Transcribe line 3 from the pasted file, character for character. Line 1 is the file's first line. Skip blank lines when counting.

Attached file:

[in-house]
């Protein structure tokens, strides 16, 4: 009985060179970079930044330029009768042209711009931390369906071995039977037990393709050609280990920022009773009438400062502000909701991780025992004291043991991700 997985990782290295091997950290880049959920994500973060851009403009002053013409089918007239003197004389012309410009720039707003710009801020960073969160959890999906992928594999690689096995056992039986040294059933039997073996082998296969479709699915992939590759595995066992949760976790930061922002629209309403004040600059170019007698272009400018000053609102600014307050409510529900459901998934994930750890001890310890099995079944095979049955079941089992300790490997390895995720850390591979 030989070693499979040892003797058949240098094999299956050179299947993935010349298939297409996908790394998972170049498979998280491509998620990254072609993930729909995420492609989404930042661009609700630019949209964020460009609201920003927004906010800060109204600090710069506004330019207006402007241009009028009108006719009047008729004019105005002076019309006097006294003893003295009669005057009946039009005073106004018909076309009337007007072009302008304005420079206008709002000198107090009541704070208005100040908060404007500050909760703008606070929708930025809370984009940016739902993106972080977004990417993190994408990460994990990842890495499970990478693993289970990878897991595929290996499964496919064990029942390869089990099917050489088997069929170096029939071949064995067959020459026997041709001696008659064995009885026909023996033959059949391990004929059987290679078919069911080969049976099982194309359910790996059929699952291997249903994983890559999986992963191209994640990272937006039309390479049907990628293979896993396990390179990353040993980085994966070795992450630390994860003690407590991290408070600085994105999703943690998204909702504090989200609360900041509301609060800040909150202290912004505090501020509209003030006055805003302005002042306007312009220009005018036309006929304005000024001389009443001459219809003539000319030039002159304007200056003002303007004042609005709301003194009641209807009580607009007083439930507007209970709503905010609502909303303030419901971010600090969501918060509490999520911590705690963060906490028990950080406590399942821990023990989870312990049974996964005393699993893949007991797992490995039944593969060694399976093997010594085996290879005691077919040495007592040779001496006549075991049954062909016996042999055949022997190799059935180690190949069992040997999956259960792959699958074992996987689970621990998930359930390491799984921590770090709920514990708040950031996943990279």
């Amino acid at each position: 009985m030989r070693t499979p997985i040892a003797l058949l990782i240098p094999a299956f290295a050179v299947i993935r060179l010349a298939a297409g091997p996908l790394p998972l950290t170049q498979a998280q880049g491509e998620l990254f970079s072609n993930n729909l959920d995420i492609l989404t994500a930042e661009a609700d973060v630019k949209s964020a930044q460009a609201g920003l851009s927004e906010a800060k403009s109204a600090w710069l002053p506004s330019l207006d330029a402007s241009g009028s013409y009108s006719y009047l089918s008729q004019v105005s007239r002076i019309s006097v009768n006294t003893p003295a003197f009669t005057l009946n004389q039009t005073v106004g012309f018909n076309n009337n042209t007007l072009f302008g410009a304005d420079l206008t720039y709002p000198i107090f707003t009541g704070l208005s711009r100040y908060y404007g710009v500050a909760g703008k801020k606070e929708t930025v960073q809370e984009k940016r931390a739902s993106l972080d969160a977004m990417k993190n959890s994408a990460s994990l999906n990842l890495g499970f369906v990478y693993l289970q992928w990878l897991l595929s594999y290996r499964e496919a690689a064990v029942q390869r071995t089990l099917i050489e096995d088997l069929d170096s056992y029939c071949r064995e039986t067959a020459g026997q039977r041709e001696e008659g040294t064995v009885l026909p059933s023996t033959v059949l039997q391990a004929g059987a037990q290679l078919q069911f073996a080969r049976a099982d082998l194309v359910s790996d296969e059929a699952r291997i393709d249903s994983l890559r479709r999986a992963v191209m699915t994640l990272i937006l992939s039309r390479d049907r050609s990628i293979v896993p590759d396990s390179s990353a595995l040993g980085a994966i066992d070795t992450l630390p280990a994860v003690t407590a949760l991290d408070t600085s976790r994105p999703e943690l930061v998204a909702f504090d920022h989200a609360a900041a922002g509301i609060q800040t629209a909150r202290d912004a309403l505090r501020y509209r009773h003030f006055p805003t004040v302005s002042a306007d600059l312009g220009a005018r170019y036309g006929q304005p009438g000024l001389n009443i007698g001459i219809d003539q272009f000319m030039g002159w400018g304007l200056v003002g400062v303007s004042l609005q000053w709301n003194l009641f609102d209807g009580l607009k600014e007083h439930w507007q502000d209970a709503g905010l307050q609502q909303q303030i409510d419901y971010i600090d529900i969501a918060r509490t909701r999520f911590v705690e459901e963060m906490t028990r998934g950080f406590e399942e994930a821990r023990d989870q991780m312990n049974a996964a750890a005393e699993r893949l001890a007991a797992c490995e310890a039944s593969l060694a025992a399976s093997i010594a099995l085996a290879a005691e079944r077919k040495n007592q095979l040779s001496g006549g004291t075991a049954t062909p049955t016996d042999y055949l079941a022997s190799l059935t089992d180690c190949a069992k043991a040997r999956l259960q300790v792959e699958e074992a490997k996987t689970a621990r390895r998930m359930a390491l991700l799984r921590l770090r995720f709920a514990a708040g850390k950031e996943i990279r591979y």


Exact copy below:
């Amino acid at each position: 009985m030989r070693t499979p997985i040892a003797l058949l990782i240098p094999a299956f290295a050179v299947i993935r060179l010349a298939a297409g091997p996908l790394p998972l950290t170049q498979a998280q880049g491509e998620l990254f970079s072609n993930n729909l959920d995420i492609l989404t994500a930042e661009a609700d973060v630019k949209s964020a930044q460009a609201g920003l851009s927004e906010a800060k403009s109204a600090w710069l002053p506004s330019l207006d330029a402007s241009g009028s013409y009108s006719y009047l089918s008729q004019v105005s007239r002076i019309s006097v009768n006294t003893p003295a003197f009669t005057l009946n004389q039009t005073v106004g012309f018909n076309n009337n042209t007007l072009f302008g410009a304005d420079l206008t720039y709002p000198i107090f707003t009541g704070l208005s711009r100040y908060y404007g710009v500050a909760g703008k801020k606070e929708t930025v960073q809370e984009k940016r931390a739902s993106l972080d969160a977004m990417k993190n959890s994408a990460s994990l999906n990842l890495g499970f369906v990478y693993l289970q992928w990878l897991l595929s594999y290996r499964e496919a690689a064990v029942q390869r071995t089990l099917i050489e096995d088997l069929d170096s056992y029939c071949r064995e039986t067959a020459g026997q039977r041709e001696e008659g040294t064995v009885l026909p059933s023996t033959v059949l039997q391990a004929g059987a037990q290679l078919q069911f073996a080969r049976a099982d082998l194309v359910s790996d296969e059929a699952r291997i393709d249903s994983l890559r479709r999986a992963v191209m699915t994640l990272i937006l992939s039309r390479d049907r050609s990628i293979v896993p590759d396990s390179s990353a595995l040993g980085a994966i066992d070795t992450l630390p280990a994860v003690t407590a949760l991290d408070t600085s976790r994105p999703e943690l930061v998204a909702f504090d920022h989200a609360a900041a922002g509301i609060q800040t629209a909150r202290d912004a309403l505090r501020y509209r009773h003030f006055p805003t004040v302005s002042a306007d600059l312009g220009a005018r170019y036309g006929q304005p009438g000024l001389n009443i007698g001459i219809d003539q272009f000319m030039g002159w400018g304007l200056v003002g400062v303007s004042l609005q000053w709301n003194l009641f609102d209807g009580l607009k600014e007083h439930w507007q502000d209970a709503g905010l307050q609502q909303q303030i409510d419901y971010i600090d529900i969501a918060r509490t909701r999520f911590v705690e459901e963060m906490t028990r998934g950080f406590e399942e994930a821990r023990d989870q991780m312990n049974a996964a750890a005393e699993r893949l001890a007991a797992c490995e310890a039944s593969l060694a025992a399976s093997i010594a099995l085996a290879a005691e079944r077919k040495n007592q095979l040779s001496g006549g004291t075991a049954t062909p049955t016996d042999y055949l079941a022997s190799l059935t089992d180690c190949a069992k043991a040997r999956l259960q300790v792959e699958e074992a490997k996987t689970a621990r390895r998930m359930a390491l991700l799984r921590l770090r995720f709920a514990a708040g850390k950031e996943i990279r591979y």